Drinking Alcohol After Wisdom Teeth Removal… Really?

Written & Reviewed by Dr David Chen

We understand that you’ve had a long day after your wisdom tooth extraction and having a drink may help you unwind… But you know that drinking alcohol isn’t the best decision right?There are a lot of side effects that are detrimental to your recovery.

Glendronach 15 - bottle with glencairn glass

We’re not here to simply tell you that alcohol is bad for your health and you shouldn’t drink it. We’re going to give you some legitimate reasons to hold off on drinking until you’re healed.

After all, the picture above is of one of Dr. Chen’s favorite whiskies so its not as if we’re completely against alcohol. You’re probably itching to know when it is safe to drink again after getting those wisdom teeth removed! Worry not, we’ll help you out.

Adverse effects

There are legitimate adverse effects from drinking alcohol after wisdom teeth removal. Some of them are due to the direct effects of alcohol on healing. Others are from alcohol interacting with commonly prescribed medications after the surgical procedure.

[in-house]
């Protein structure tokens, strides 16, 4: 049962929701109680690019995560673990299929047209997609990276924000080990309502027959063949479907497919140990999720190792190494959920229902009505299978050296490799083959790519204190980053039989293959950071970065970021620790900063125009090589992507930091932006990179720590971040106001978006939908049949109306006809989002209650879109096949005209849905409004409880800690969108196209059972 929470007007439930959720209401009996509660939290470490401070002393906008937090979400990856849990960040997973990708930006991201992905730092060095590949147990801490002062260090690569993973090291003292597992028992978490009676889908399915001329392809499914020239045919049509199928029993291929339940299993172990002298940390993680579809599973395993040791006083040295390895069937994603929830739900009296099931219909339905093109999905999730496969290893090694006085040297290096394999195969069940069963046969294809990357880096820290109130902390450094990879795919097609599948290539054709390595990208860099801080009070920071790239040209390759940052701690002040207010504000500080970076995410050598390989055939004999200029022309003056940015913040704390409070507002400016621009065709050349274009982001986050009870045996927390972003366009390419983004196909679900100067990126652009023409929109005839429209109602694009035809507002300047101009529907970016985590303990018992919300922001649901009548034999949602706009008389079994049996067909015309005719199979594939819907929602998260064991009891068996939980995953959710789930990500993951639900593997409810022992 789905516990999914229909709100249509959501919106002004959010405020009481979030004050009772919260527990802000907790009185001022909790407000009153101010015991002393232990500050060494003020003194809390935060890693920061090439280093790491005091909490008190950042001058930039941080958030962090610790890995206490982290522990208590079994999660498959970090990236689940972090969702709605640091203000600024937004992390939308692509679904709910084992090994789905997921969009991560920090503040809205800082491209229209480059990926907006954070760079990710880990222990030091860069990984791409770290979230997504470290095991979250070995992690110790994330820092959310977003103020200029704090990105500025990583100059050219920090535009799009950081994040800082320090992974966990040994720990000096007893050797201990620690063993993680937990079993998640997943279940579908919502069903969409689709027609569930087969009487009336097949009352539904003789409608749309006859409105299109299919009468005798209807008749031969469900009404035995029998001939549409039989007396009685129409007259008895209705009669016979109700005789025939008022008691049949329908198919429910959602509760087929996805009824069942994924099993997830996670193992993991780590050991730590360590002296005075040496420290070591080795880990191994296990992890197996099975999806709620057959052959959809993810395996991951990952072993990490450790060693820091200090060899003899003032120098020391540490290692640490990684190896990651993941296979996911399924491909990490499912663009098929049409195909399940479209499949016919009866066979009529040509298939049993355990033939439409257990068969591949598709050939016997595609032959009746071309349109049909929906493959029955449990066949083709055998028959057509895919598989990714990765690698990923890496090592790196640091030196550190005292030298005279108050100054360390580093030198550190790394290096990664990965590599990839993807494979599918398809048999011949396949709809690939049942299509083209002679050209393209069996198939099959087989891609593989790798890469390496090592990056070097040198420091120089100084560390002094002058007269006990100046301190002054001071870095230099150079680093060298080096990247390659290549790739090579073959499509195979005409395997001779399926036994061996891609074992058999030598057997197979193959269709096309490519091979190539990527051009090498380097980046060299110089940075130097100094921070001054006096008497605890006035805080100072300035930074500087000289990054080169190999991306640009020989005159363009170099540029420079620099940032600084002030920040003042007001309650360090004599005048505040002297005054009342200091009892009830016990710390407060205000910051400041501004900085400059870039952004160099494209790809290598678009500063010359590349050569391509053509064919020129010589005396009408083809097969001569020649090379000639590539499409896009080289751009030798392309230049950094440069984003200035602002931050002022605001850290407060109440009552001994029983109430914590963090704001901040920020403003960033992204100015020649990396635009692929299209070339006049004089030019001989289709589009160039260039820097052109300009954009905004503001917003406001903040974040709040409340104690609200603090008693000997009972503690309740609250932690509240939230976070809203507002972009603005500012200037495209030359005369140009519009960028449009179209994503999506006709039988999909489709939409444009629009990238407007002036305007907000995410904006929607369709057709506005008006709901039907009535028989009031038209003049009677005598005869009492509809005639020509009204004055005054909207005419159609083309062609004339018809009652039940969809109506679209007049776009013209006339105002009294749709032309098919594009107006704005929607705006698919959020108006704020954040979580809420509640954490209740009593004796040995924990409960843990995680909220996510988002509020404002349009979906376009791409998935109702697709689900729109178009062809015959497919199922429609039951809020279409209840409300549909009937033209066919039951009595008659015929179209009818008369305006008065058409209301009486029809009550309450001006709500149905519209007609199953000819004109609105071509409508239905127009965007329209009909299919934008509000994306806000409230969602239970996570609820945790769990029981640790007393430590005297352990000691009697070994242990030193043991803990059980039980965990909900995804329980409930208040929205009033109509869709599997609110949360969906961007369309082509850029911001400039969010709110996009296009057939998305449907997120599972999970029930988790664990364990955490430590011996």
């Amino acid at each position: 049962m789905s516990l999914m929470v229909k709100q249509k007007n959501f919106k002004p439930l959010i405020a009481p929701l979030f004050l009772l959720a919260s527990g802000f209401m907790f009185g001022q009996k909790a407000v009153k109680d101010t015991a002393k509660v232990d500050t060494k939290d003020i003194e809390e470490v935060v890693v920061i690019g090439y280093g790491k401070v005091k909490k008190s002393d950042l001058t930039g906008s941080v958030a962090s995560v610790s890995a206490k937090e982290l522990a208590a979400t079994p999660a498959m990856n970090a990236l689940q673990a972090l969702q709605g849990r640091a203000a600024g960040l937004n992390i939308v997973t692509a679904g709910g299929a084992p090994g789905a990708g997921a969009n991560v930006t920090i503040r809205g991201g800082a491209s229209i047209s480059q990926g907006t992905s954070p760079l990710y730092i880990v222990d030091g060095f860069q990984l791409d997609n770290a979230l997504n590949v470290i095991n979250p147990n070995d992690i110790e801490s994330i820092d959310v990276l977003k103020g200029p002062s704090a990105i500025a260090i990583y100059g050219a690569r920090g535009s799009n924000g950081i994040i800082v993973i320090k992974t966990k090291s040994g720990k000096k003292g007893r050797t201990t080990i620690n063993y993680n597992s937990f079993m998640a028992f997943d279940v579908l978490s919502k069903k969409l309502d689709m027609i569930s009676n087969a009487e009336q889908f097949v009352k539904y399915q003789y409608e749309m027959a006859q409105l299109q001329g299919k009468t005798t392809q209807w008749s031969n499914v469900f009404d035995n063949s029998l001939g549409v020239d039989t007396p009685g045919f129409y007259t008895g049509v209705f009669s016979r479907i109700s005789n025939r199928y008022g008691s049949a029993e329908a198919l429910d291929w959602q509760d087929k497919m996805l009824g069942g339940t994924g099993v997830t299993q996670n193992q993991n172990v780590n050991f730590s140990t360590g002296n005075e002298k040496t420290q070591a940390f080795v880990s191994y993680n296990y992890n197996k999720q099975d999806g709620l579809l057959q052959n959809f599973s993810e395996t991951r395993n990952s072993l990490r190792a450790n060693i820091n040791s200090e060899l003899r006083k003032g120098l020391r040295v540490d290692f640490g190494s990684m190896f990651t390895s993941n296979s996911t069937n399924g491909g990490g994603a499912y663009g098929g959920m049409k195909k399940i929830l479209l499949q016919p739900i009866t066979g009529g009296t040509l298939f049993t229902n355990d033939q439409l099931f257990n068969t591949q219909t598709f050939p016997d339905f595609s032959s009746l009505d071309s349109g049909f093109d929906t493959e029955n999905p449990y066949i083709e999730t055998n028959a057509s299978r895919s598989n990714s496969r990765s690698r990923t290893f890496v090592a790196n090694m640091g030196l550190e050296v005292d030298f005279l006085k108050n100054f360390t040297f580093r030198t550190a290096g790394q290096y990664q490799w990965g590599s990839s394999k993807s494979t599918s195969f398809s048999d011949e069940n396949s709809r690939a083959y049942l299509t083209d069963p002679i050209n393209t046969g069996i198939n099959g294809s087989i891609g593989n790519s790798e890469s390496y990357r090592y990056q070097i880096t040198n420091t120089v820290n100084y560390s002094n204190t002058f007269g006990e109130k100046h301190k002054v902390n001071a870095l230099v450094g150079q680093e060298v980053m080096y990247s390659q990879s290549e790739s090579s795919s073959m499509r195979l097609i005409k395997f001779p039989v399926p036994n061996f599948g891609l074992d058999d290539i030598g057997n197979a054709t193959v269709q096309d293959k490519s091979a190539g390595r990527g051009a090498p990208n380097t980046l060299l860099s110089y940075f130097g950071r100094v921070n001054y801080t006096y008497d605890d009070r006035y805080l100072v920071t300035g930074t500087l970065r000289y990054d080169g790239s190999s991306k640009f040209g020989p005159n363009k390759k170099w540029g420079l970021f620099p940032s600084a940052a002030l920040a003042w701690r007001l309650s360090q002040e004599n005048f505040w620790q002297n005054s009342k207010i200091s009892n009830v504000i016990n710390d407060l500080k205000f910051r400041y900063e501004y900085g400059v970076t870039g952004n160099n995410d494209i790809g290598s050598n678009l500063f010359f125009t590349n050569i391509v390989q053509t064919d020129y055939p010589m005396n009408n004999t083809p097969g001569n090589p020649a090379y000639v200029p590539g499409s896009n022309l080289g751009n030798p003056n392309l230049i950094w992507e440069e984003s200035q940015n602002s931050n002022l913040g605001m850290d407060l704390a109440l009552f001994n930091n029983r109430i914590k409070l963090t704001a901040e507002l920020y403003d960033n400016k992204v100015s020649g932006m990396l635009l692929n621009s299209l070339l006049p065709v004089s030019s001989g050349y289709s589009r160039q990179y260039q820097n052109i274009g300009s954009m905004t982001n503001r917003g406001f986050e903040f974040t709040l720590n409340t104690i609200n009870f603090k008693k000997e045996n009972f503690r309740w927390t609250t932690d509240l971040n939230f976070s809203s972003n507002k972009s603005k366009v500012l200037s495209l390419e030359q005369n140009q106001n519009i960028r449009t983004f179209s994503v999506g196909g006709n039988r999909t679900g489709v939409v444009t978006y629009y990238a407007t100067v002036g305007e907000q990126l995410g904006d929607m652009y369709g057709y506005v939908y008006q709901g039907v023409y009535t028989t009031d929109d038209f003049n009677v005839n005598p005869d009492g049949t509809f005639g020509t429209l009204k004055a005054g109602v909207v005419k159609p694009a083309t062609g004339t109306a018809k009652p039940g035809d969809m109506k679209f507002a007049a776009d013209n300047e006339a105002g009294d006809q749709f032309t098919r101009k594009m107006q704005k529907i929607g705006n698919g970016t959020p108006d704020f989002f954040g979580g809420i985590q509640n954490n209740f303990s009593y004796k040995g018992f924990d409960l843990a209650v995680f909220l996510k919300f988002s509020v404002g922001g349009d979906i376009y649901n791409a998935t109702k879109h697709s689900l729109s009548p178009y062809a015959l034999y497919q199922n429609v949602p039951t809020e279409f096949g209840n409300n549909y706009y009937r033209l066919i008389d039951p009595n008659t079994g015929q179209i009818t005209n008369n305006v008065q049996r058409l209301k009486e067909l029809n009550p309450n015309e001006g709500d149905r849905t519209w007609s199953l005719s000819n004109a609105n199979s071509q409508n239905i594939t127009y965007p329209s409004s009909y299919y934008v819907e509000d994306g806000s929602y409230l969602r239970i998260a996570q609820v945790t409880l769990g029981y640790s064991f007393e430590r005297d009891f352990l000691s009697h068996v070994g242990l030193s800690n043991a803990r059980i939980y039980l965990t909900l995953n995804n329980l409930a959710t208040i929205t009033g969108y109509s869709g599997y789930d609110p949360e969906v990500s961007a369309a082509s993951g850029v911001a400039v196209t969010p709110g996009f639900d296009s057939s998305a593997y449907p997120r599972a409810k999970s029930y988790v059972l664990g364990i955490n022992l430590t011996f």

Impairs blood clotting

The acidity of alcohol can impair the blood clotting process after extracting the wisdom teeth. Studies have shown that even a slight increase in acidity from a pH of 7.4 to 7.0 can increase the clotting time and decrease the clot firmness. That 0.4 change in pH had two notable effects:

  • A 25% increase in time required to form a blood clot.
  • A 25% decrease in the firmness of the blood clot.

Both of these are detrimental to stopping the bleeding after wisdom teeth removal. These results are also highly relevant because most types of alcohol are acidic.

Here is a list of some common alcoholic beverages:

  • Champagne = 2.9 pH
  • White wine = 3.1-3.4 pH
  • Red wine = 3.5-3.8 pH
  • Whisky = 3.6-4.7 pH
  • Vodka = 4-6 pH
  • Rum = 4.8 pH
  • Lager beer = 4.4-4.7 pH
  • Stout beer = 3.8 pH
  • Gin = 7 pH

Do you know what the worst part about all of this is? Most of the alcoholic drinks are significantly more acidic than both of the tested pH levels in the study. Based on the implications of the study, we can extrapolate and say that the clotting time and firmness should be significantly worse than 25%.

Drug Interactions

Adverse effects can result from the interaction of alcohol and commonly prescribed medications after taking out wisdom teeth.